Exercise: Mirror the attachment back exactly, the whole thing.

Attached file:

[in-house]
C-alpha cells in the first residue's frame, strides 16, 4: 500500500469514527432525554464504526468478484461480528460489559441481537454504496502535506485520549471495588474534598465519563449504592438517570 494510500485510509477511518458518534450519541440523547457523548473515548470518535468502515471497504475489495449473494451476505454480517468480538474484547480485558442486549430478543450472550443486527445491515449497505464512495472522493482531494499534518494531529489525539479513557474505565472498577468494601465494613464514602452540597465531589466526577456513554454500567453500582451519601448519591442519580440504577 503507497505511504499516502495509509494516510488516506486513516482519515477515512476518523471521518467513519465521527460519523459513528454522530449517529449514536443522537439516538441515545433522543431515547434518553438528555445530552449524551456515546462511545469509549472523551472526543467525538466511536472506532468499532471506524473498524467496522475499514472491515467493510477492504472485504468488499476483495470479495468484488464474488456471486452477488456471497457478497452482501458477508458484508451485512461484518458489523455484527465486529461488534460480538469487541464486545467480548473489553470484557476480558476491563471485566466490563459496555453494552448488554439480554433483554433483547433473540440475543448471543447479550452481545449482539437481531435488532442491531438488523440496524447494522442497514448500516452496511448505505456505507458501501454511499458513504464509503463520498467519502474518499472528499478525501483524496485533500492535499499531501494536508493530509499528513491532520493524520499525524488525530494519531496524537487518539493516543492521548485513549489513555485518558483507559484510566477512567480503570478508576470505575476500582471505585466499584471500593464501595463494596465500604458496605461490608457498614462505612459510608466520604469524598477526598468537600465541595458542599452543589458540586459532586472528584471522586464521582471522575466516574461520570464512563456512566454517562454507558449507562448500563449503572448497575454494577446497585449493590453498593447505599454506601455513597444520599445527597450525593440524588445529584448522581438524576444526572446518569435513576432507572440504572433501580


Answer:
[in-house]
C-alpha cells in the first residue's frame, strides 16, 4: 500500500469514527432525554464504526468478484461480528460489559441481537454504496502535506485520549471495588474534598465519563449504592438517570 494510500485510509477511518458518534450519541440523547457523548473515548470518535468502515471497504475489495449473494451476505454480517468480538474484547480485558442486549430478543450472550443486527445491515449497505464512495472522493482531494499534518494531529489525539479513557474505565472498577468494601465494613464514602452540597465531589466526577456513554454500567453500582451519601448519591442519580440504577 503507497505511504499516502495509509494516510488516506486513516482519515477515512476518523471521518467513519465521527460519523459513528454522530449517529449514536443522537439516538441515545433522543431515547434518553438528555445530552449524551456515546462511545469509549472523551472526543467525538466511536472506532468499532471506524473498524467496522475499514472491515467493510477492504472485504468488499476483495470479495468484488464474488456471486452477488456471497457478497452482501458477508458484508451485512461484518458489523455484527465486529461488534460480538469487541464486545467480548473489553470484557476480558476491563471485566466490563459496555453494552448488554439480554433483554433483547433473540440475543448471543447479550452481545449482539437481531435488532442491531438488523440496524447494522442497514448500516452496511448505505456505507458501501454511499458513504464509503463520498467519502474518499472528499478525501483524496485533500492535499499531501494536508493530509499528513491532520493524520499525524488525530494519531496524537487518539493516543492521548485513549489513555485518558483507559484510566477512567480503570478508576470505575476500582471505585466499584471500593464501595463494596465500604458496605461490608457498614462505612459510608466520604469524598477526598468537600465541595458542599452543589458540586459532586472528584471522586464521582471522575466516574461520570464512563456512566454517562454507558449507562448500563449503572448497575454494577446497585449493590453498593447505599454506601455513597444520599445527597450525593440524588445529584448522581438524576444526572446518569435513576432507572440504572433501580